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Freedom from Surveillance

Terrorism and criminal organisations are real problems. However, the government’s response to indiscriminately spy on Australians is disproportionate to the risk. Likewise, the government’s mass surveillance laws enable warrantless access to data, grant the government access to private organisations’ networks, and enable government to take over Australians’ online accounts.

Government mass surveillance has steadily grown, especially after 9/11. Mass surveillance laws aren’t justified, are often rushed through parliament without scrutiny, and treat Australians as guilty without evidence. These laws concentrate too much power in the hands of politicians and bureaucrats.

  • No digital identity laws. Australians should be free to buy and sell and contract with each other, and free to move around and communicate with each other, without having to "show their papers" and without intrusive governments tracking their every move.

  • Abolish mass surveillance laws. Mass surveillance laws are an unnecessary invasion of privacy and have expanded excessively over recent decades. Whenever people can be made to be fearful, the government grabs even more power and money, which they never voluntarily relinquish.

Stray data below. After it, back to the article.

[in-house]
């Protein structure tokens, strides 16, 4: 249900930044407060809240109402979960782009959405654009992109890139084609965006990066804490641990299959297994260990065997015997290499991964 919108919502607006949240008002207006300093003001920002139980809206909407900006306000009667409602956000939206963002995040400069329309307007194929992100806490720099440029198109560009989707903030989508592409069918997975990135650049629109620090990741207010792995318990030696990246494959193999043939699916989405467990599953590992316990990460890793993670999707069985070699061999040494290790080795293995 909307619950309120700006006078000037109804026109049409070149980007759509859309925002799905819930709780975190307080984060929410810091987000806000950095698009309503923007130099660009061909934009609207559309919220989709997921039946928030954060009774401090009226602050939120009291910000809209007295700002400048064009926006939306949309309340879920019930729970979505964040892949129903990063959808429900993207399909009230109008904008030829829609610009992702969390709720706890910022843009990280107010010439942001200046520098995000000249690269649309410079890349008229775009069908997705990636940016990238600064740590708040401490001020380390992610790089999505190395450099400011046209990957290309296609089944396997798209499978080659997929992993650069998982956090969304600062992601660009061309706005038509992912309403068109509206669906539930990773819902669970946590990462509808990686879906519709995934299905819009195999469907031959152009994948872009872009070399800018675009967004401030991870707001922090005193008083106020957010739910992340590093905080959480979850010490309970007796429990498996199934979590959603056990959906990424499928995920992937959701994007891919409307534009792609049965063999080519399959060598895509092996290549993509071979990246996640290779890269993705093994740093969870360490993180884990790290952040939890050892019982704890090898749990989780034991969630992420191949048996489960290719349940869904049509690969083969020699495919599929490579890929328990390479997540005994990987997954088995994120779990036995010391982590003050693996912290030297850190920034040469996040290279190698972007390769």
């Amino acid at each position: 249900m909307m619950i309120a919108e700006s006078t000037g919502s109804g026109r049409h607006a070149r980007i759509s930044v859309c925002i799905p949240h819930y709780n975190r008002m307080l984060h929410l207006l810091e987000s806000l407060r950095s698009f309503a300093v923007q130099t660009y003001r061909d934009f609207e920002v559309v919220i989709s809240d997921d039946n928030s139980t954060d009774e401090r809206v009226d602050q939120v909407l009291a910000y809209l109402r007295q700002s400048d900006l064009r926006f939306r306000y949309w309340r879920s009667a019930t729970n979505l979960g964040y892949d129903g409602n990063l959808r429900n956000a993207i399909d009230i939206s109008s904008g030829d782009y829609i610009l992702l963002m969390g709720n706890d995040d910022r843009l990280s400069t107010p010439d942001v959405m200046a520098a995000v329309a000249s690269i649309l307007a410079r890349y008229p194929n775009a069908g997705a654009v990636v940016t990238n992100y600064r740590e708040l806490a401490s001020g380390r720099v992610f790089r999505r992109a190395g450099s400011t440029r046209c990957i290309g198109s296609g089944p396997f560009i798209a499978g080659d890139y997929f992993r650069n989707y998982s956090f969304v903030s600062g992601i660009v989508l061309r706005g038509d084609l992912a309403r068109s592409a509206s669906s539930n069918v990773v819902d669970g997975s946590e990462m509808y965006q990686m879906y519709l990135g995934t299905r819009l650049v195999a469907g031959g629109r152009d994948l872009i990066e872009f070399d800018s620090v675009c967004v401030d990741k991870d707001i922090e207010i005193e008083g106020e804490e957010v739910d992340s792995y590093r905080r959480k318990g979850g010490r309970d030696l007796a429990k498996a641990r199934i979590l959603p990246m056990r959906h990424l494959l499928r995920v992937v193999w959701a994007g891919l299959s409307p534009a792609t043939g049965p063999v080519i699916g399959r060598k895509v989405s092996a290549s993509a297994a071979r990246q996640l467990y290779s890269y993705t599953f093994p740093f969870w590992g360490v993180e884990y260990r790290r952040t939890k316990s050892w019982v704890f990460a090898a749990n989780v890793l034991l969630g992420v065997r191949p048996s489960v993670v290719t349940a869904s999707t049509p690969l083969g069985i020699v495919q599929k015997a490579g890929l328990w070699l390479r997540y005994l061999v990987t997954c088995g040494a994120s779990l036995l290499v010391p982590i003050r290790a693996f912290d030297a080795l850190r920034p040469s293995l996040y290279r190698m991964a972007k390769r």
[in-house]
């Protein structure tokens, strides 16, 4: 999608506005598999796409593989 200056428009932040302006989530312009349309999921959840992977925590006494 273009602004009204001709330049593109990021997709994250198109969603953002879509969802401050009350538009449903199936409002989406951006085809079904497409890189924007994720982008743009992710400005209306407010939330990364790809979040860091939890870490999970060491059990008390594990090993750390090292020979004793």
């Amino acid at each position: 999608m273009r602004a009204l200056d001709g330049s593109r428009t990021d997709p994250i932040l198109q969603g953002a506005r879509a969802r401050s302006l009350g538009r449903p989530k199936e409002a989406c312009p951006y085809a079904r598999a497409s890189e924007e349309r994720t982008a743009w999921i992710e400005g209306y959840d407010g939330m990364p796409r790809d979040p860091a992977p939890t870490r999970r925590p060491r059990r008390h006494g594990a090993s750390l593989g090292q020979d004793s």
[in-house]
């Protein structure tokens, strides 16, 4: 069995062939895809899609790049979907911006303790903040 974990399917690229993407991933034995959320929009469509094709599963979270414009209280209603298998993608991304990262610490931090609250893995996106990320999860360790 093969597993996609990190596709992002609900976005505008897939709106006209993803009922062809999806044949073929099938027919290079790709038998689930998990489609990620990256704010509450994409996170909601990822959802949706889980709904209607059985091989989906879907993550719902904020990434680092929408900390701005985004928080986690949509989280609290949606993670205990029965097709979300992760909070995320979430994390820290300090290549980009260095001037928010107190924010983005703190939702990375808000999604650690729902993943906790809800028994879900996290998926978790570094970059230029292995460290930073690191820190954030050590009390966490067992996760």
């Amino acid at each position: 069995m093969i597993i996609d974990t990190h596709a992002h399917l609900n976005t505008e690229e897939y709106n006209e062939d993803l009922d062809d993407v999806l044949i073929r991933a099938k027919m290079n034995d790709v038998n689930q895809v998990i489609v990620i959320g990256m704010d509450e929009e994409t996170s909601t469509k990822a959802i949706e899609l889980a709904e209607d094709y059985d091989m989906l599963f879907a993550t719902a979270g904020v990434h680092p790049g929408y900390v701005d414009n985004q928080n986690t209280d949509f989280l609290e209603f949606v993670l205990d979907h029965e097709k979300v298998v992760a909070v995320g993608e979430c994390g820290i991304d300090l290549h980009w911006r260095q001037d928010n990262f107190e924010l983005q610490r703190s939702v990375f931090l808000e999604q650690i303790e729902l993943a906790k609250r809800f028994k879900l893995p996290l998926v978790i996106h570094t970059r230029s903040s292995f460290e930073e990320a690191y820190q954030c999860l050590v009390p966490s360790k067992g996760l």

• Stop government hacking and seizure. The government can add, copy, delete or alter data on Australians’ devices, take over online accounts, and gain access to private networks. These powers are unnecessary and enable the government to plant evidence on Australians.

  • Devolution of surveillance laws to states and territories. After 9/11, surveillance laws were federalised, granting the federal government too much power over Australians. A return to states and territories handling surveillance laws distributes and dilutes power, ensuring Australians aren’t indiscriminately targeted.

  • Stop the collection of metadata. Despite government promises, metadata collection has expanded to local councils. The collection of metadata treats Australians as guilty without having committed a crime.

  • Require warrants for targeted surveillance of individual Australians. Surveillance must only occur after a warrant has been approved for specific individuals. The judicial system is an important bulwark against government overreach.

  • No cash bans. Cash bans enable government surveillance by forcing Australians to pay for goods and services with traceable bank-issued payment methods (e.g., debit cards). To protect privacy, Australians must be able to trade with each other without government surveillance.

  • Stop attacks on encryption. The government continually attempts to undermine encryption through laws that weaken security and promotes backdoors. Australians must be able to talk to each other without surveillance.

  • Focus government on improving its own cyber security. The government regularly fails its own cyber security audits. Improvement is required to avoid foreign governments compromising government systems. The effort the government spends spying on Australians is better spent protecting Australians.

  • Free Assange. Julian Assange alerted the world to the dangerous power of the State in the age of the internet. We will advocate for his immediate release and repatriation.